Reforming Lord Ragsdale
By Carla Kelly
Publisher: Cedar Fort
Release Date: March 10, 2014
(Originally published by Signet, 1995)
Reviewed by Janga
John Staples, Marquess of Ragsdale, once a young man of purpose and promise, has over the decade since he inherited the title become a drunkard who lives a life of indolence and indulgence with little thought to his responsibilities. The only strong emotion that he can summon is hatred of the Irish. It was during a fight in Ireland that he lost one eye and saw his father killed by an Irish mob. He deals with his guilt over his inability to save his father by drinking himself into a stupor deep enough to blot out his memories. He is not pleased when the visit of his American cousins, Robert and Sally Claridge, requires some exertion on his part. Robert is to be enrolled in Ragsdale’s own college at Oxford, and Ragsdale’s mother will introduce Sally to the ton and find her a suitable husband.
Emma Costello is the Claridge’s indentured servant who has accompanied the brother and sister to London to serve as Sally’s maid. Ragsdale is initially impressed by Emma’s dignity and a degree of knowledge rare in a servant, but when he discovers that she is Irish, he dismisses her as worthless. Even so, when Robert, who is as addicted to gambling as Ragsdale is to alcohol, attempts to offer Emma’s papers of indenture as a stake in a game during which he has already lost all his money as well as all of Ragsdale’s ready funds, Ragsdale’s essential decency will not allow him to ignore the situation. He interferes, offering his two high-bred horses in place of Emma. Ragsdale is then the owner of Emma’s indenture.
One night when Ragsdale is so drunk he can reach his room only with Emma’s help, he asks her to reform him. Emma draws up a contract and persuades the drunken Ragsdale to sign it. She will reform him as repayment for the two thousand pounds (the cost of the horses) he paid for her indenture and thus earn her freedom. Emma is no ordinary servant. She is a beautiful, cultured, educated woman whose strength has been tested by the losses she survived. She has no more love for the English than Ragsdale does for the Irish, and her reasons are at least as just as his. Nevertheless, she is determined to carry out the reform of Lord Ragsdale. She secures the help of his mother and begins her program of reform by ending Ragsdale’s access to alcohol. She pays his bills, dismisses his mistress (but only after befriending her and devising means for the woman to respectably earn her living), and she oversees Ragsdale’s makeover into an acceptable husband for a proper wife, Miss Clarissa Partridge.
During the process Emma and Ragsdale become friends. He shares with her the horrors that have tormented him for ten years, and Emma eventually shares with him her own horrific tale of torture and loss. Friendship turns to love, but neither Emma nor Ragsdale have any illusions about their future. There can be no shared future for an English marquess and a formerly indentured Irish servant, no matter her origin.
From the time I first read Carla Kelly’s earliest traditional Regencies back in 1989-1990, I have sung her praises to anyone who would listen to me. When I encounter another reader who loves Carla Kelly’s books, I add a name to my tribe. My print copies of the fifteen trads she wrote between 1989 and 2002 have been reread until the covers are tattered and the pages are loose. The anthologies that include her novellas have fared no better. I was elated when her books became available in digital versions in 2012. I was thrilled to have Kindle copies of Miss Drew Plays Her Hand, Libby’s London Merchant, One Good Turn, and others, but I had to wait two years to add my #1 favorite Carla Kelly book, Reforming Lord Ragsdale to my digital collection. I have reread it once a year since then.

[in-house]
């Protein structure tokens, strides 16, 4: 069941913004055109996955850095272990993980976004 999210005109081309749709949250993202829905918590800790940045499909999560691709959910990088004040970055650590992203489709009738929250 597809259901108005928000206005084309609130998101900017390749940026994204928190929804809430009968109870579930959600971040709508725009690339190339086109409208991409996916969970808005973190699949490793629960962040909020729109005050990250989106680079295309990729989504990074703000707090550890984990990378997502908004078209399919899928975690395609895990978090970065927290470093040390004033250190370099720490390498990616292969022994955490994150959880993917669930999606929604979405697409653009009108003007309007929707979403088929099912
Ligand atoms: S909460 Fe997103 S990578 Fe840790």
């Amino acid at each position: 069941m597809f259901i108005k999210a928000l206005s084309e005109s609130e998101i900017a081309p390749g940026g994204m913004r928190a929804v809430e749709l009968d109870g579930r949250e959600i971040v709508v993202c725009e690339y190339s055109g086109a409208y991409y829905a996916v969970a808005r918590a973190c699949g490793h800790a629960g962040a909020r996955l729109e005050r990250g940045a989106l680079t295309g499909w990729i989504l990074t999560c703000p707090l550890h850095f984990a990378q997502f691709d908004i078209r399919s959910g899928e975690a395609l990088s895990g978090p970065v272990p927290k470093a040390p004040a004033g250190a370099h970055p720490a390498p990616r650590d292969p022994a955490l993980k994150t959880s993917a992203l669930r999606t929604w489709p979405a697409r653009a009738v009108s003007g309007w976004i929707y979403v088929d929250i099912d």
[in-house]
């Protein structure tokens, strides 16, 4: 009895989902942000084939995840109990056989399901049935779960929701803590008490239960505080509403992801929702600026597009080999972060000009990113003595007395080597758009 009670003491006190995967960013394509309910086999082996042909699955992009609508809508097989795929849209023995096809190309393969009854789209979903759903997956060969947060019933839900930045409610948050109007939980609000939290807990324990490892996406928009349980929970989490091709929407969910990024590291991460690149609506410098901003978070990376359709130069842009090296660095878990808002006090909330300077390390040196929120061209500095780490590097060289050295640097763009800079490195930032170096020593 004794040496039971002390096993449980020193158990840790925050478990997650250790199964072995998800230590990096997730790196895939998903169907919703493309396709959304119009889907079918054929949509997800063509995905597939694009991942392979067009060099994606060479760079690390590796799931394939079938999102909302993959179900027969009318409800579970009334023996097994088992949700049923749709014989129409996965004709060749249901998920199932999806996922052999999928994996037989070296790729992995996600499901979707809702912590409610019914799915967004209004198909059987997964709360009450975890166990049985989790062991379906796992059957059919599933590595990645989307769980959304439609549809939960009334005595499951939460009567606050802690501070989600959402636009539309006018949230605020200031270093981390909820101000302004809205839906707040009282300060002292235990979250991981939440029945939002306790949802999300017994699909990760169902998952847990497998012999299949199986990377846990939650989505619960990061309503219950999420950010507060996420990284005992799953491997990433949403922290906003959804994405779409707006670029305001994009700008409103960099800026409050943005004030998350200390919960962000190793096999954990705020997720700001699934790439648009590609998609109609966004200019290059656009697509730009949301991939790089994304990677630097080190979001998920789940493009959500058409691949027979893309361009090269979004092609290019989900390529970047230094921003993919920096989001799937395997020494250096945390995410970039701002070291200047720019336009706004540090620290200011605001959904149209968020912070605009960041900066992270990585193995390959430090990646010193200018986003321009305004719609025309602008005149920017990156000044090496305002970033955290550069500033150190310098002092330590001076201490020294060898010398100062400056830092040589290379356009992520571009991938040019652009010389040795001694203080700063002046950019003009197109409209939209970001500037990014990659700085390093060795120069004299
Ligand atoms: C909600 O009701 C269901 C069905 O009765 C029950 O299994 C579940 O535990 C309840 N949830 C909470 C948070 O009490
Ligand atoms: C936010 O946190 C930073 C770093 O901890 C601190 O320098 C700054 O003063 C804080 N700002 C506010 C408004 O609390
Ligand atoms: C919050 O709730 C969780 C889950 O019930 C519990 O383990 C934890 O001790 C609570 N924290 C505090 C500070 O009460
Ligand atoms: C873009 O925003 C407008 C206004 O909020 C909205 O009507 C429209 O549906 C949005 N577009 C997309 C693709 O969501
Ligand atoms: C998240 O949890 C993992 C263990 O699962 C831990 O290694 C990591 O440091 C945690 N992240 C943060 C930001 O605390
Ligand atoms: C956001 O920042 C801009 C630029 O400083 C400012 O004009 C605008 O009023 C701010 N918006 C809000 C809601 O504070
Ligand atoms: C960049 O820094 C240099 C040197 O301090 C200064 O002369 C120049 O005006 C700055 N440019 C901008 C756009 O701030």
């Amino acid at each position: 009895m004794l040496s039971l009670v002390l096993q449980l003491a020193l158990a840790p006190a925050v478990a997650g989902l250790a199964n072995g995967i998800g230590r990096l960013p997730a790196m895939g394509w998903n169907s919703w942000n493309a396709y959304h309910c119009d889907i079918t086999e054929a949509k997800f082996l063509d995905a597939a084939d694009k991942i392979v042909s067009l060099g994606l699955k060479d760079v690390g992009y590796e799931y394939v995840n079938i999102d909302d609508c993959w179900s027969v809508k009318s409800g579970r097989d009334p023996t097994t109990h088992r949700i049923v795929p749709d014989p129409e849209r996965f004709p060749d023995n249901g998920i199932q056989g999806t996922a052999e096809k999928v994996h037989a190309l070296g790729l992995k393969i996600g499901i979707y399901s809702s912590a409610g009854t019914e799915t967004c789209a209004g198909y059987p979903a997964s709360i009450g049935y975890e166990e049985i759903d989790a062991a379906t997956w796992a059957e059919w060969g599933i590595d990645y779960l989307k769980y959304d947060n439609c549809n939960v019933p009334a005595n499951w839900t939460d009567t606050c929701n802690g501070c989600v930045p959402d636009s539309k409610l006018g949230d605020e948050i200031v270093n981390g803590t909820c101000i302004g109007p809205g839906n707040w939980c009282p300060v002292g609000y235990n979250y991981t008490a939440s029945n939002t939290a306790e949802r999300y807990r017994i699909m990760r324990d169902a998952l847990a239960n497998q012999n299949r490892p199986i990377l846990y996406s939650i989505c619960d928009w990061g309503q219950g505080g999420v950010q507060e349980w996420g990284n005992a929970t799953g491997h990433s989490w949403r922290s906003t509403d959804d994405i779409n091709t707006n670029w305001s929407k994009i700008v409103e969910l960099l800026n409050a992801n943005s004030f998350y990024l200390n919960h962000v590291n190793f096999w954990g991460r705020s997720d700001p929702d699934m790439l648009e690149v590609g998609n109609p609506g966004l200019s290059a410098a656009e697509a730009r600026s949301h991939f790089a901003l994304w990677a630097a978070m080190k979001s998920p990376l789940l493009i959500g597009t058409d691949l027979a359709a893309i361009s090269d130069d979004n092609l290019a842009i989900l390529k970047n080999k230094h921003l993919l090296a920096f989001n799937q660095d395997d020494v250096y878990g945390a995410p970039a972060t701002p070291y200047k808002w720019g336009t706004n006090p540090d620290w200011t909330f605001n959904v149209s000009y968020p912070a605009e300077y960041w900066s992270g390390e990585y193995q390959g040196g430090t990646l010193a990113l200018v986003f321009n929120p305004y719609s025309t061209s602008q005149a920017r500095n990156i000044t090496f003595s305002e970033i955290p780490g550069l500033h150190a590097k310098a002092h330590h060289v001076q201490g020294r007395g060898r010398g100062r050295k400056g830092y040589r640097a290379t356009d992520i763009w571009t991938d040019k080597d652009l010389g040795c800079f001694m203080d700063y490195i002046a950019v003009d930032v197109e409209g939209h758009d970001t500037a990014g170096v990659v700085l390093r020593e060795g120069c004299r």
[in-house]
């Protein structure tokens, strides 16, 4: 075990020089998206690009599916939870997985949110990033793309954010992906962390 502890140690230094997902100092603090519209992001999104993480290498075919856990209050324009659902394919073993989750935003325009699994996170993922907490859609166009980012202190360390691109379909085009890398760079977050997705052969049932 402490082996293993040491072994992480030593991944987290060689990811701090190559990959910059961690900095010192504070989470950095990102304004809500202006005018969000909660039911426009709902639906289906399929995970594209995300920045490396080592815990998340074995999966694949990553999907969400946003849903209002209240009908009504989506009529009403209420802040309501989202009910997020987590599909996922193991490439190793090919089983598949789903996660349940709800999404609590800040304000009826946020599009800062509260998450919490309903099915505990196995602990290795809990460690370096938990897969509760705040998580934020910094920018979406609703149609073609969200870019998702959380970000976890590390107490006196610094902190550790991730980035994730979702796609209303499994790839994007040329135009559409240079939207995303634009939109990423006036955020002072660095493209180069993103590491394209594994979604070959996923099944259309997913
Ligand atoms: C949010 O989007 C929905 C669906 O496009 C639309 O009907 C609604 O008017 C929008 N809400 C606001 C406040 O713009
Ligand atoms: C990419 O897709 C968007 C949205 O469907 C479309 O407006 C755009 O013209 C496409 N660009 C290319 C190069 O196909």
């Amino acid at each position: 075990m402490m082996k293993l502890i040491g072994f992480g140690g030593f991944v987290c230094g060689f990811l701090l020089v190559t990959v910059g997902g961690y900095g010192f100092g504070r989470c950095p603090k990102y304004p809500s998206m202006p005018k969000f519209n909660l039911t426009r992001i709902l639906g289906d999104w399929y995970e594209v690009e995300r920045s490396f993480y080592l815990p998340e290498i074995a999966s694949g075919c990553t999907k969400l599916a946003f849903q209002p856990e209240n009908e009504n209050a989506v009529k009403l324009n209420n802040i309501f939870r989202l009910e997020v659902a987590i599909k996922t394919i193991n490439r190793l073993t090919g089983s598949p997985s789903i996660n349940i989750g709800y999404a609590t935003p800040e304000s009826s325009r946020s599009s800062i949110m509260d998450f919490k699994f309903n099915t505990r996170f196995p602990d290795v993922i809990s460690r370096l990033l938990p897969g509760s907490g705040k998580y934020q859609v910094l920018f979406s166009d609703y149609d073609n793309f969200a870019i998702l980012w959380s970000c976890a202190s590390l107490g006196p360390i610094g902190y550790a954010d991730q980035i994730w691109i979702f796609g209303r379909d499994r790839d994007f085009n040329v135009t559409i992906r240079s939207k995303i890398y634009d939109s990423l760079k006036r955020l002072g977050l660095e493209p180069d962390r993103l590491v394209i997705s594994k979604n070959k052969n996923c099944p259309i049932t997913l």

I consider Reforming Lord Ragsdale as close to perfect as any romance I have ever read, and I have read thousands. First, the characterization is superb. Romance readers talk a great deal about strong heroines. Emma Costello is certainly one of the strongest. Readers see her strength of mind, heart and body not only in her past but also in her dealings with Ragsdale, in her struggle to solve her problems, and in her walks to Newgate Prison. Ragsdale may seem weak initially, but Kelly shows us his intelligence, wit, and core of humanity even then. These are characters who have truly suffered. The distance between the humor of some of the earlier scenes and the darkness of Ragsdale’s revelations—and later Emma’s—is immeasurable, but Kelly makes the light and the darkness fit into her remarkable story. Although Ragsdale’s growth from an indolent drunk to a mature man of action and purpose is greater, Emma too experiences growth. She learns that “it is better to love foolishly than to hate bitterly.”
We romance readers take our HEAs for granted. Rare are the books that make us doubt them, but Kelly casts doubt in this book. The power of the story she weaves is so great that on the tenth reread, my heart still leaps into my throat as I read of the plans for Ragsdale’s June wedding and of Emma’s emigration to Australia. And the final five pages always leave me blissful, with tears in my eyes and a smile on my face.
If you think traditional Regencies are formulaic or lacking in sexual tension, you should read Reforming Lord Ragsdale. It just might send you searching for more Carla Kelly books. If you need more recommendations, I have a list.